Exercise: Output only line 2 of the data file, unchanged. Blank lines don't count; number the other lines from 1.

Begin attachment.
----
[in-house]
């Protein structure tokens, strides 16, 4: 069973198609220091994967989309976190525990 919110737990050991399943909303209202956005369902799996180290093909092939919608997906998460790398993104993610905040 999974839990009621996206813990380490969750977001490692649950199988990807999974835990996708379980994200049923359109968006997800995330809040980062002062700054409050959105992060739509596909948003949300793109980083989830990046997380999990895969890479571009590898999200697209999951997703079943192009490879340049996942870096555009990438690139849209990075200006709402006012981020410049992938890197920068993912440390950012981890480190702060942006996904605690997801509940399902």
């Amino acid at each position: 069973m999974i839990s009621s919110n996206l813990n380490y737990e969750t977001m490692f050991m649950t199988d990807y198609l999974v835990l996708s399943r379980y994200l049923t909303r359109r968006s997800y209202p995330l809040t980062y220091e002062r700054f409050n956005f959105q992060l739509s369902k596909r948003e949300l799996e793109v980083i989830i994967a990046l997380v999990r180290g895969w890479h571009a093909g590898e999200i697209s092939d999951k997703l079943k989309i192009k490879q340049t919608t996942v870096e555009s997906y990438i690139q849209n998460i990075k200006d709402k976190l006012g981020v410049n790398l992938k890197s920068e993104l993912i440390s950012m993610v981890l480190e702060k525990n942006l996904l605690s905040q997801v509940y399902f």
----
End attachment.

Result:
């Protein structure tokens, strides 16, 4: 069973198609220091994967989309976190525990 919110737990050991399943909303209202956005369902799996180290093909092939919608997906998460790398993104993610905040 999974839990009621996206813990380490969750977001490692649950199988990807999974835990996708379980994200049923359109968006997800995330809040980062002062700054409050959105992060739509596909948003949300793109980083989830990046997380999990895969890479571009590898999200697209999951997703079943192009490879340049996942870096555009990438690139849209990075200006709402006012981020410049992938890197920068993912440390950012981890480190702060942006996904605690997801509940399902």